Hence, it is best given as monotherapy at an early age, for small low volume angiofibromas with a predominant vascular component. However, we still do not know whether prolonged therapy in childhood will the minimize formation of new lesions or will it cause lesions to form less rapidly in adulthood.

In adults with predominant fibrous component or with severely disfiguring larger angiofibromas, physical modalities are preferred. Topical sirolimus can be added on later to decrease the chances of recurrence. But what we do not know as yet, is how long one should wait before applying sirolimus on a prior surgically treated area considering the possibility of delayed healing because of topical Sirolimus. But then, there is also a possibility that we may get a better response on account of enhanced penetration of topical Sirlolimus on the treated area.[5]

  What are the Formulations of Topical Sirolimus Used in Literature? Top

High variability exists regarding the composition of the topical compounds (tablets or powder of rapamycin, in solution, cream, or ointment form), concentration of active ingredient (from 0.003% to 1%), frequency of application (once or twice daily or intermittent), number of months to observe improvement (1–3 months), and recurrence after discontinuation of treatment (1–3 months).

In India, sirolimus is available as 1-mg and 2-mg tablets. The tablets can be powdered and combined with desired ointment/cream/gel base to get a topical preparation.

Most studies have utilized petrolatum or white soft paraffin as the base. The advantage of using white soft paraffin as a base is that since sirolimus is lipophilic, homogeneous distribution of the medication is possible with a depot effect. In addition, it has an additional moisturizing and an occlusive effect and is cheap. The downside is that the cutaneous bioavailability may be limited since it may not be completely solubilized in the formulation and this may affect efficacy. It may give rise to an uncomfortable oily, gritty sensation on the face and can lead to acne and folliculitis. The solid fragments of the powdered tablet can at times cause bleeding. It is advisable to run the compound through the ointment mill three or more times to avoid this complication.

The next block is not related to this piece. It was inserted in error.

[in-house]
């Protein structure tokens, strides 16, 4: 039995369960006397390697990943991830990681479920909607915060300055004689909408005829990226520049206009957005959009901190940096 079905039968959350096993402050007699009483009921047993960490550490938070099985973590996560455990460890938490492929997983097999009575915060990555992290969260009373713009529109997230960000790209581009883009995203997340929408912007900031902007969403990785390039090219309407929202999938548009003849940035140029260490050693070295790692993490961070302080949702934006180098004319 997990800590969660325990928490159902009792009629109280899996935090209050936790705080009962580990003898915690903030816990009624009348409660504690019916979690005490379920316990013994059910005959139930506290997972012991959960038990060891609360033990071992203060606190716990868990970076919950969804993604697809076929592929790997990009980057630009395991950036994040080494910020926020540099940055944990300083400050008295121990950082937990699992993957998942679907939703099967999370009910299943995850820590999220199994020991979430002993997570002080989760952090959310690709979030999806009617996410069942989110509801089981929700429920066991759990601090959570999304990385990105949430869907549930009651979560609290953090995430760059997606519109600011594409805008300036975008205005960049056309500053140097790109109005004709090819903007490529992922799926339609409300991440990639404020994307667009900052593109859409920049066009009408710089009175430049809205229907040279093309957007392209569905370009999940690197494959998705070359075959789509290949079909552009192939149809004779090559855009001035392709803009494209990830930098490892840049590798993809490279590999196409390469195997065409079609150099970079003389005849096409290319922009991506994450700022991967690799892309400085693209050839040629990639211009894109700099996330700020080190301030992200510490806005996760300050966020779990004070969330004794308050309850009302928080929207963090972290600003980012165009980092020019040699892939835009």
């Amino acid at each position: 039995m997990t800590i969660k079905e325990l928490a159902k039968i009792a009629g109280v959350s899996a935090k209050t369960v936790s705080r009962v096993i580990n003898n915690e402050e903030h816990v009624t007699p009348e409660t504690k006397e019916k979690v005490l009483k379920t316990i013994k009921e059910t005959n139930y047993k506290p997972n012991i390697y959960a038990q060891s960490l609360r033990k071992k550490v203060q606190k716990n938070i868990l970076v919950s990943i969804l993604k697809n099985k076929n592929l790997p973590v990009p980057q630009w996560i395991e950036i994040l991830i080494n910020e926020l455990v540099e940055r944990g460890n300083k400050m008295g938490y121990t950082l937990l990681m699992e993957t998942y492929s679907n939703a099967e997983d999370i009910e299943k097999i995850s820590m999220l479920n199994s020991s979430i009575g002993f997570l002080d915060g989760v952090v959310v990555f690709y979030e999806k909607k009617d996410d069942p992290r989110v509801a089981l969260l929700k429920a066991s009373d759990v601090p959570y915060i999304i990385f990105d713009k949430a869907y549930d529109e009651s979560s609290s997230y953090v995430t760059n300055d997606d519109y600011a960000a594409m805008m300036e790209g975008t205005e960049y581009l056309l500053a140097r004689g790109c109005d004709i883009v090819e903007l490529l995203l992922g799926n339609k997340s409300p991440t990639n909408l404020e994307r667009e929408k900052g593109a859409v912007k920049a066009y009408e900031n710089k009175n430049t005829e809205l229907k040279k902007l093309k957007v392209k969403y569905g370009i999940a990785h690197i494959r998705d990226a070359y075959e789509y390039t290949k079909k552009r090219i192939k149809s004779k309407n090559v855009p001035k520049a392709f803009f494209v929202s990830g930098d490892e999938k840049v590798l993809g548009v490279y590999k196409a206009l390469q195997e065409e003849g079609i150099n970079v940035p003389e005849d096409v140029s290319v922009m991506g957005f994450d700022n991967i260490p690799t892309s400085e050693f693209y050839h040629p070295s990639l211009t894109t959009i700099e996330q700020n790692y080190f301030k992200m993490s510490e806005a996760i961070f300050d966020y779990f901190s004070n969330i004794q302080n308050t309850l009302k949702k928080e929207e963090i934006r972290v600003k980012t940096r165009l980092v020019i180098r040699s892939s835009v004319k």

In the literature available from India, the concentration of sirolimus in white soft paraffin used is 0.1% used twice daily in the initial phase followed by 1% twice daily with no major cutaneous or systemic adverse events.[6],[7] It is proposed that a concentration of 0.1% for pediatric patients, 0.5% for older children, and 1% for teenagers and adults with larger protuberant lesions can be optimal.

Sirolimus has also been used in combination with topical tacrolimus and commercially available creams such as Skincerity, Eucerin, and Dexeryl as vehicles. However, compounding powdered tablets in a base is a labor-intensive process, and quality variation is possible in each batch.

Oral sirolimus solution has been tried as a topical preparation but unfortunately is not yet available in India. Irritation and burning sensation are reported with this formulation, possibly on account of high surfactant levels.

To negotiate the side effects of an ointment base, Bouguéon et al. proposed a cream containing 0.1% sirolimus solubilized in Transcutol and mixed with a marketed cream (Excipial) with stability achieved over 85 days.[8]

As an advancement, Le Guyader et al. have proposed a surfactant-free hydroalcoholic gel containing sirolimus solubilized in ethanol with addition of glycerol, urea, Carbopol, and α-tocopherol as excipients in an attempt to improve cutaneous penetration and tolerability. This preparation has been found to have long-term stability for over a year at +4° and when protected from light. They proposed that a concentration of 0.1% as the highest concentration to achieve the maximum therapeutic efficacy, without any systemic effects and a lower cost.[9]

  How Early Are the Effects of Topical Sirolimus Seen? Top

Early effects in the form of a decrease in the erythema associated with the angiofibromas are seen as early as 4 weeks after starting topical sirolimus.

  What are the Side Effects of Topical Sirolimus? Top

The topical application is usually well tolerated, and the side effects are usually mild Department of Pediatric Dermatology, irritation and perioral dermatitis. Mild irritant contact dermatitis was reported with the solution that was easily manageable with topical corticosteroids.